Service and boundary negotiations for children with complex care needs in Europe
AuthorBrenner, Maria; O' Shea, Miriam; Clancy, Anne; Lundstroem, Stine; Larkin, Philip; Lignou, Sapfo; Luzi, Daniela; Olaso, Elena Montanana; Alma, Manna; Pecoraro, Fabrizio; Satherley, Rose-Marie; Tamburis, Oscar; Taylor, Keishia; Warters, Austin; Wolfe, Ingrid; Berry, Jay; Noctor, Colman; Hilliard, Carol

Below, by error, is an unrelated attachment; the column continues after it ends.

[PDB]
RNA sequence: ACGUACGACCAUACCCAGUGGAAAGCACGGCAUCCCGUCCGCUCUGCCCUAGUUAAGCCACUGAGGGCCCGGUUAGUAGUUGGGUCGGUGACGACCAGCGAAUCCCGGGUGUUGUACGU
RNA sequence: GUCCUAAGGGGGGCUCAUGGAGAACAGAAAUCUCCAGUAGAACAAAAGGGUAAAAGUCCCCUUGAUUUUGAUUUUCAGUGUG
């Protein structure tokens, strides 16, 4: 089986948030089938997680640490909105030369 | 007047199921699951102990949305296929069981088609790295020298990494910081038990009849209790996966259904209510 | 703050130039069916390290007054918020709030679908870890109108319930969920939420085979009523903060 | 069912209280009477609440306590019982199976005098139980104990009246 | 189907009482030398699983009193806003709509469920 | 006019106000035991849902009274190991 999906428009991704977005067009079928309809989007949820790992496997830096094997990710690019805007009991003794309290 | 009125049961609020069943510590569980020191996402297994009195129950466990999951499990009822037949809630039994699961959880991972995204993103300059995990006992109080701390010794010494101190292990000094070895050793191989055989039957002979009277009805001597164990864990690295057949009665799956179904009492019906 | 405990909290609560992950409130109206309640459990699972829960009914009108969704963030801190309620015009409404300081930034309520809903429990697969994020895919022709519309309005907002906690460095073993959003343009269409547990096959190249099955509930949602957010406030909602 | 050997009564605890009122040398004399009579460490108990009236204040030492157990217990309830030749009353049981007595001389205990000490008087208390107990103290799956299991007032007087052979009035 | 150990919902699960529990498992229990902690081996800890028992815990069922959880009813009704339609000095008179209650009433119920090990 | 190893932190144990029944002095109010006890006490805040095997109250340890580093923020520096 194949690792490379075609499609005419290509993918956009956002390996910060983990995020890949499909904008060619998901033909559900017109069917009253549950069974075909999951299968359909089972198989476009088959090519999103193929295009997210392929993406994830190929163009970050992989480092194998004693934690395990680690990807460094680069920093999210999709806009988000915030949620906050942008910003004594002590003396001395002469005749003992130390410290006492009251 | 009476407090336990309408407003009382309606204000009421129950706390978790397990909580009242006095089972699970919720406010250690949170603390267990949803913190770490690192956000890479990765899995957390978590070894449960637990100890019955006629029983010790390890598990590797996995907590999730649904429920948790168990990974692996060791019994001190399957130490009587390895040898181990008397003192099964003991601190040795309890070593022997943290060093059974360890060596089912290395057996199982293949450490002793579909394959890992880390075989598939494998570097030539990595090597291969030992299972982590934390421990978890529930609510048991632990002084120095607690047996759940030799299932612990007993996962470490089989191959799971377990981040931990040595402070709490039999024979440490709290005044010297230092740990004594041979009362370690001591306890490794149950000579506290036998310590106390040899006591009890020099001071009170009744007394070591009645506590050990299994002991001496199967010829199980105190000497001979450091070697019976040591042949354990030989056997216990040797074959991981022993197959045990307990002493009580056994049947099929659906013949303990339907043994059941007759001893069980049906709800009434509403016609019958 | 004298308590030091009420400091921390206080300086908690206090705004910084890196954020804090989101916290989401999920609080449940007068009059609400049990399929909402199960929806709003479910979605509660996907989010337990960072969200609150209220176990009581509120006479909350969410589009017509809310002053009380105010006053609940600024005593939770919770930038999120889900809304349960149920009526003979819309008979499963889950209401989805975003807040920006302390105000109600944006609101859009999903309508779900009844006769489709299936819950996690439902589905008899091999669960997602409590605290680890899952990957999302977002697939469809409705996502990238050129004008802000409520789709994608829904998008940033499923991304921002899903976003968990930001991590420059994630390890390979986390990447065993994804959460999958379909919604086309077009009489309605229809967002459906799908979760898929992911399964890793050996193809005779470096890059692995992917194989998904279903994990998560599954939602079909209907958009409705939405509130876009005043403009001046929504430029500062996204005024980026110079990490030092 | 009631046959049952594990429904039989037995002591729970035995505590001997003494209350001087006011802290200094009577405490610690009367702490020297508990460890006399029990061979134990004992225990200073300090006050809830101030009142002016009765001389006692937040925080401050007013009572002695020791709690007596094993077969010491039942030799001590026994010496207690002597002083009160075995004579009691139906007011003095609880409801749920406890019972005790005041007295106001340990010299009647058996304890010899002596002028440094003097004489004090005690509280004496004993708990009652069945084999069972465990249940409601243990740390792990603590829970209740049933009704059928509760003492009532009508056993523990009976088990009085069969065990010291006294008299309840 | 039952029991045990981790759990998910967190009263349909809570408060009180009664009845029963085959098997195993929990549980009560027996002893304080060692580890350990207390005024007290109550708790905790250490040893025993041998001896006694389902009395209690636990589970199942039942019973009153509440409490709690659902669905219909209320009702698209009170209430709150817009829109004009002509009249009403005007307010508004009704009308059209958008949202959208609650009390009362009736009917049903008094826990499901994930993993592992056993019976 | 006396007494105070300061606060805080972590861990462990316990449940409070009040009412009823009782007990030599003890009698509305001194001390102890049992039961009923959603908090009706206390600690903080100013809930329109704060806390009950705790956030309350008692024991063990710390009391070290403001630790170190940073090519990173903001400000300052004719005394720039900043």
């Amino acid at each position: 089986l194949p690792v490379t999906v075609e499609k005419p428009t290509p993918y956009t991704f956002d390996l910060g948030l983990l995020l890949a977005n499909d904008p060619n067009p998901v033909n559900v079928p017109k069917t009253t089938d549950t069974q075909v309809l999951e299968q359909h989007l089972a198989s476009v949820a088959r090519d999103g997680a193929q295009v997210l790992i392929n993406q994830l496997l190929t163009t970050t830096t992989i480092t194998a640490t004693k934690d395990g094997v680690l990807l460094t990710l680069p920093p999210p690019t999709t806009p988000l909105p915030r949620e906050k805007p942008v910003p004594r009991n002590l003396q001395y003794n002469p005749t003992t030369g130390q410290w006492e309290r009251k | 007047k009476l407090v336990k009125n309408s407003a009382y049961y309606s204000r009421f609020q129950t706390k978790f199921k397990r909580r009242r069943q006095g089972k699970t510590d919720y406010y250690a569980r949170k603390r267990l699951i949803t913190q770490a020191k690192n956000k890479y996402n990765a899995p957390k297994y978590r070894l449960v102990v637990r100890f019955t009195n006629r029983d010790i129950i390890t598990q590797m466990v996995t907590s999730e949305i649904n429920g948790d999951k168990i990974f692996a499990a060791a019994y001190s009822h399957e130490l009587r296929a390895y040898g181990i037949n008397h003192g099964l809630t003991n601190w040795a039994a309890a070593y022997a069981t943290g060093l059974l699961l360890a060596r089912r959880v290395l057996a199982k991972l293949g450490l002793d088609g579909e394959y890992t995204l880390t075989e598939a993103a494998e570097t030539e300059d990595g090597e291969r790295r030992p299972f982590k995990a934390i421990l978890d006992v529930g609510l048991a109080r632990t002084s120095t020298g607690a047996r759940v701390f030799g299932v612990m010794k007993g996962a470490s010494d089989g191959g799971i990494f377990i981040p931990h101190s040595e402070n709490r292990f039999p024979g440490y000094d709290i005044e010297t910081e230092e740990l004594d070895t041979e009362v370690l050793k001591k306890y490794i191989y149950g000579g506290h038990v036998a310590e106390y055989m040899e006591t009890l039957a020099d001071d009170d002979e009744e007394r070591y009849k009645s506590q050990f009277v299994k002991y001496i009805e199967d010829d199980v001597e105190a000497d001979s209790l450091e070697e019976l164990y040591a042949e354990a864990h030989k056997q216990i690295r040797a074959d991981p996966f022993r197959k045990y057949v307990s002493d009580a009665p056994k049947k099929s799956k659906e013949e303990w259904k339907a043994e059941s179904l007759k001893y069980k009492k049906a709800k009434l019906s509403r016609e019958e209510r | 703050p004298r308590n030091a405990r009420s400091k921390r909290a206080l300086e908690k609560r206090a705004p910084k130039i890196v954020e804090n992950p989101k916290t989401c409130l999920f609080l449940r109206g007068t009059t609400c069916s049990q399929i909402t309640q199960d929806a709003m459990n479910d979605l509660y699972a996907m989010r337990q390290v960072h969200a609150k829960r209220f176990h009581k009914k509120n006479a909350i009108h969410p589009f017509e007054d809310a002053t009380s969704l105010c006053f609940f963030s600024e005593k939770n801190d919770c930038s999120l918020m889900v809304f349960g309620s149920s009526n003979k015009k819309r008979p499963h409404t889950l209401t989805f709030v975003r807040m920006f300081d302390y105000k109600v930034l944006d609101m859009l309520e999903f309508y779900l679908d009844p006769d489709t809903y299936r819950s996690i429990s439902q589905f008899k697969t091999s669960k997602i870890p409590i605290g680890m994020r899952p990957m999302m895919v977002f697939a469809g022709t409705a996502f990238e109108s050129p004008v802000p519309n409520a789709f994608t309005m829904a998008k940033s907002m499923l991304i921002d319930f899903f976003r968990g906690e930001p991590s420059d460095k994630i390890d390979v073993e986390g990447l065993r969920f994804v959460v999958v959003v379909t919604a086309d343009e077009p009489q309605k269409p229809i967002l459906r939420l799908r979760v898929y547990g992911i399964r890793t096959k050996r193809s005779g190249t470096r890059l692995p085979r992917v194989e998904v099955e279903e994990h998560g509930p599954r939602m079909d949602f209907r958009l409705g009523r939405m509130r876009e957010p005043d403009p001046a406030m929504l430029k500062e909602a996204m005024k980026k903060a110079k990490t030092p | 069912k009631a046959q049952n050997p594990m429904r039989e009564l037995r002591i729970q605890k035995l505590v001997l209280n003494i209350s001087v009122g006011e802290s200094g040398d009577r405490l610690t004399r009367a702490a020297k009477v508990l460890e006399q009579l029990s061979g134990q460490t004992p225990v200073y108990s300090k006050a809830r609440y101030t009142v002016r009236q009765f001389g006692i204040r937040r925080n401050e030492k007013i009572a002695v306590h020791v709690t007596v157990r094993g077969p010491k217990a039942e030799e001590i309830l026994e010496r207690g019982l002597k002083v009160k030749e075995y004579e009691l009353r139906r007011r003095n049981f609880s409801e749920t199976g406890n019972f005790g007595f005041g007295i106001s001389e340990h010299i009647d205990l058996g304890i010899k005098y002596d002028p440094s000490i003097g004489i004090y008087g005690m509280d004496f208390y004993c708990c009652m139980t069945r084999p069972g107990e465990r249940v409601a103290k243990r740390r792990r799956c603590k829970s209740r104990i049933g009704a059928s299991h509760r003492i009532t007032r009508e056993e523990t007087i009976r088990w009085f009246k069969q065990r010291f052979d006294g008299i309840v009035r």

Improvements in neonatal and paediatric care mean that many children with complex care needs (CCNs) now survive into adulthood. This cohort of children places great challenges on health and social care delivery in the community: they require dynamic and responsive health and social care over a long period of time; they require organisational and delivery coordination functions; and health issues such as minor illnesses, normally presented to primary care, must be addressed in the context of the complex health issues. Their clinical presentation may challenge local care management. The project explored the interface between primary care and specialised health services and found that it is not easily navigated by children with CCNs and their families across the European Union and the European Economic Area countries. We described the referral-discharge interface, the management of a child with CCNs at the acute community interface, social care, nursing preparedness for practice and the experiences of the child and family in all Models of Child Health Appraised countries. We investigated data integration and the presence of validated standards of care, including governance and co-creation of care. A separate enquiry was conducted into how care is accessed for children with enduring mental health disorders. This included the level of parental involvement and the presence of multidisciplinary teams in their care. For all children with CCNs, we found wide variation in access to, and governance of, care. Effective communication between the child, family and health services remains challenging, often with fragmentation of care delivery across the health and social care sector and limited service availability.